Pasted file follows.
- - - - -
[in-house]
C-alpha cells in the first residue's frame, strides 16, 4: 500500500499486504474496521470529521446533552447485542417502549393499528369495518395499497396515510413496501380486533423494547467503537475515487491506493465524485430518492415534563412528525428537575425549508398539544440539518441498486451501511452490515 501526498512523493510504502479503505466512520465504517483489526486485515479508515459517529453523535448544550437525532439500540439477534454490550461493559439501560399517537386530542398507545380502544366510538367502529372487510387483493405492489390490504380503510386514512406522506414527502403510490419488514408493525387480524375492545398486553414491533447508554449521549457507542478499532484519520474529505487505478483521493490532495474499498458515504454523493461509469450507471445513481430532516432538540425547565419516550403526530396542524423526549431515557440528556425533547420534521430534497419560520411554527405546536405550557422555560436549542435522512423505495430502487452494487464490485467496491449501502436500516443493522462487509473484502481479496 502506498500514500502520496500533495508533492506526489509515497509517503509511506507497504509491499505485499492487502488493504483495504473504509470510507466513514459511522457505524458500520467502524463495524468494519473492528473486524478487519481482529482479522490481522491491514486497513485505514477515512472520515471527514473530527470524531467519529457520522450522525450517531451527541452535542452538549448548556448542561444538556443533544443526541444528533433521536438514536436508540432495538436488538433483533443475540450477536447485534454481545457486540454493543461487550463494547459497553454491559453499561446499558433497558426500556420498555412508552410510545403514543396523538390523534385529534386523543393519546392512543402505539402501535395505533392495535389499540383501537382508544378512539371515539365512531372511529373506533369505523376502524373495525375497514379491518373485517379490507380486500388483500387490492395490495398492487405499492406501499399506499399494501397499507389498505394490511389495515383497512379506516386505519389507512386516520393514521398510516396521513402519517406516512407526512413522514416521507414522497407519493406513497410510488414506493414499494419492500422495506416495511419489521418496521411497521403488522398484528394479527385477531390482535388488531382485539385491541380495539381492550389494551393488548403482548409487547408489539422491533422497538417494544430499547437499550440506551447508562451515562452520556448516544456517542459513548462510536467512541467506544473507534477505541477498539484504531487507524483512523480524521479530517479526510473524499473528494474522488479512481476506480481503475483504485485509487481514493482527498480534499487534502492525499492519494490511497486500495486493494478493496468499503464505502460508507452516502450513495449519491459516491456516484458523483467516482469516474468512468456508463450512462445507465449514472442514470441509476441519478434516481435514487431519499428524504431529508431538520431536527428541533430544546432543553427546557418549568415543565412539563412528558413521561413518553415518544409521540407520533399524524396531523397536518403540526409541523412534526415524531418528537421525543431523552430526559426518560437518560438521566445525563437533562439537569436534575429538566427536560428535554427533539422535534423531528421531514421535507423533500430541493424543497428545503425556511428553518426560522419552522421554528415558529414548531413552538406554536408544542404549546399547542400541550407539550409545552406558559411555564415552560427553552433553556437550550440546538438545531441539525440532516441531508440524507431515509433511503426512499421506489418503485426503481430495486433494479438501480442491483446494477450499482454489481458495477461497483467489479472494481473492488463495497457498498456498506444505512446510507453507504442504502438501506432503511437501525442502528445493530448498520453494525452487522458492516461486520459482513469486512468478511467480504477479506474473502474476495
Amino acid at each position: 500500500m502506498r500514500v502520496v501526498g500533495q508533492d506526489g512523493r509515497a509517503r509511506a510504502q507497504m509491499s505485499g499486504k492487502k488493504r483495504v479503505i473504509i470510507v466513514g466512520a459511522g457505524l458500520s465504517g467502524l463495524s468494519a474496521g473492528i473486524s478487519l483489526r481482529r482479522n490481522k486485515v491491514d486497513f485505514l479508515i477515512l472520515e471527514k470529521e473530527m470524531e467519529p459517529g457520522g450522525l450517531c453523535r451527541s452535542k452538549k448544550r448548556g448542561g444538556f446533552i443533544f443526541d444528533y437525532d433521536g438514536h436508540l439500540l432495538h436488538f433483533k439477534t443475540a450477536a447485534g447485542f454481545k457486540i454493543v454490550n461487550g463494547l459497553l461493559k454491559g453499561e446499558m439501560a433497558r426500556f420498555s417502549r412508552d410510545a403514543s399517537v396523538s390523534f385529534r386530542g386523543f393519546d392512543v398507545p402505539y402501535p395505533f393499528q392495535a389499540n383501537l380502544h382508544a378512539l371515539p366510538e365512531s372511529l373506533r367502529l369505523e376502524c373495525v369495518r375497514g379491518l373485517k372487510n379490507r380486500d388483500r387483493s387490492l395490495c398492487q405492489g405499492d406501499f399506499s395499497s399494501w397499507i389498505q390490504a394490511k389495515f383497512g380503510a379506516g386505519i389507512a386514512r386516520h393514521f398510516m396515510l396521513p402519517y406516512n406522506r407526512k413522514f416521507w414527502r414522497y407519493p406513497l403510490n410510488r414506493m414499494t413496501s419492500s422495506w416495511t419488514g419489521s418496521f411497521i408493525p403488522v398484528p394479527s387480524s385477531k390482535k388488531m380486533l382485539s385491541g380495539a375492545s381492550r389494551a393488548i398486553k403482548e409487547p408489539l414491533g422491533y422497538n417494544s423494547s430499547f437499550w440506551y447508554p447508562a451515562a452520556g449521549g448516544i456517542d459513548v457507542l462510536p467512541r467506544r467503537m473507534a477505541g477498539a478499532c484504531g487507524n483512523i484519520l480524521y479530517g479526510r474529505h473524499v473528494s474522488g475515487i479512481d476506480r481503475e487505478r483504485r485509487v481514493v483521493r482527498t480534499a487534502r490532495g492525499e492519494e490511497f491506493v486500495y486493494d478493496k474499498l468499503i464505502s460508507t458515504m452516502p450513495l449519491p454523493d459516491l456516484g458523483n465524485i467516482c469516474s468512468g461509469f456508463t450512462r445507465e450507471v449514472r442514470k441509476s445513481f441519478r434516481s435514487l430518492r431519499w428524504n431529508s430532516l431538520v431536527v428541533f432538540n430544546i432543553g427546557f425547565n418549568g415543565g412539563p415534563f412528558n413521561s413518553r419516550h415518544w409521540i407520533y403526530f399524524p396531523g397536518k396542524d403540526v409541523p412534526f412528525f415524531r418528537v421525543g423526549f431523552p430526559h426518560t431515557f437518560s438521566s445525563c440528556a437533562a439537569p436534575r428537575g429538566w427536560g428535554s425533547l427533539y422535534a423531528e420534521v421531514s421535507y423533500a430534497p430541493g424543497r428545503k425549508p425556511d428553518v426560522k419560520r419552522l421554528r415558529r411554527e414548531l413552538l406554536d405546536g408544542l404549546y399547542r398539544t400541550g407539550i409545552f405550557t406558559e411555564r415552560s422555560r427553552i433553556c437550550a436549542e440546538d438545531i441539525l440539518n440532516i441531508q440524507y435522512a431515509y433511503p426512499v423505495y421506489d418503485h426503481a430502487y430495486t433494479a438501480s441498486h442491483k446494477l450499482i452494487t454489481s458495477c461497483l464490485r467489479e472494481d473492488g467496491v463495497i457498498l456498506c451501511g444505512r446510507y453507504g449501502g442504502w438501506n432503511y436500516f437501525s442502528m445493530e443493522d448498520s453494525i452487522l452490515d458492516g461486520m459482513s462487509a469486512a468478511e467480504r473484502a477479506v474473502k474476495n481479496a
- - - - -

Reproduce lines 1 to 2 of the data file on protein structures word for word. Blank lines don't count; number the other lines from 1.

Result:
[in-house]
C-alpha cells in the first residue's frame, strides 16, 4: 500500500499486504474496521470529521446533552447485542417502549393499528369495518395499497396515510413496501380486533423494547467503537475515487491506493465524485430518492415534563412528525428537575425549508398539544440539518441498486451501511452490515 501526498512523493510504502479503505466512520465504517483489526486485515479508515459517529453523535448544550437525532439500540439477534454490550461493559439501560399517537386530542398507545380502544366510538367502529372487510387483493405492489390490504380503510386514512406522506414527502403510490419488514408493525387480524375492545398486553414491533447508554449521549457507542478499532484519520474529505487505478483521493490532495474499498458515504454523493461509469450507471445513481430532516432538540425547565419516550403526530396542524423526549431515557440528556425533547420534521430534497419560520411554527405546536405550557422555560436549542435522512423505495430502487452494487464490485467496491449501502436500516443493522462487509473484502481479496 502506498500514500502520496500533495508533492506526489509515497509517503509511506507497504509491499505485499492487502488493504483495504473504509470510507466513514459511522457505524458500520467502524463495524468494519473492528473486524478487519481482529482479522490481522491491514486497513485505514477515512472520515471527514473530527470524531467519529457520522450522525450517531451527541452535542452538549448548556448542561444538556443533544443526541444528533433521536438514536436508540432495538436488538433483533443475540450477536447485534454481545457486540454493543461487550463494547459497553454491559453499561446499558433497558426500556420498555412508552410510545403514543396523538390523534385529534386523543393519546392512543402505539402501535395505533392495535389499540383501537382508544378512539371515539365512531372511529373506533369505523376502524373495525375497514379491518373485517379490507380486500388483500387490492395490495398492487405499492406501499399506499399494501397499507389498505394490511389495515383497512379506516386505519389507512386516520393514521398510516396521513402519517406516512407526512413522514416521507414522497407519493406513497410510488414506493414499494419492500422495506416495511419489521418496521411497521403488522398484528394479527385477531390482535388488531382485539385491541380495539381492550389494551393488548403482548409487547408489539422491533422497538417494544430499547437499550440506551447508562451515562452520556448516544456517542459513548462510536467512541467506544473507534477505541477498539484504531487507524483512523480524521479530517479526510473524499473528494474522488479512481476506480481503475483504485485509487481514493482527498480534499487534502492525499492519494490511497486500495486493494478493496468499503464505502460508507452516502450513495449519491459516491456516484458523483467516482469516474468512468456508463450512462445507465449514472442514470441509476441519478434516481435514487431519499428524504431529508431538520431536527428541533430544546432543553427546557418549568415543565412539563412528558413521561413518553415518544409521540407520533399524524396531523397536518403540526409541523412534526415524531418528537421525543431523552430526559426518560437518560438521566445525563437533562439537569436534575429538566427536560428535554427533539422535534423531528421531514421535507423533500430541493424543497428545503425556511428553518426560522419552522421554528415558529414548531413552538406554536408544542404549546399547542400541550407539550409545552406558559411555564415552560427553552433553556437550550440546538438545531441539525440532516441531508440524507431515509433511503426512499421506489418503485426503481430495486433494479438501480442491483446494477450499482454489481458495477461497483467489479472494481473492488463495497457498498456498506444505512446510507453507504442504502438501506432503511437501525442502528445493530448498520453494525452487522458492516461486520459482513469486512468478511467480504477479506474473502474476495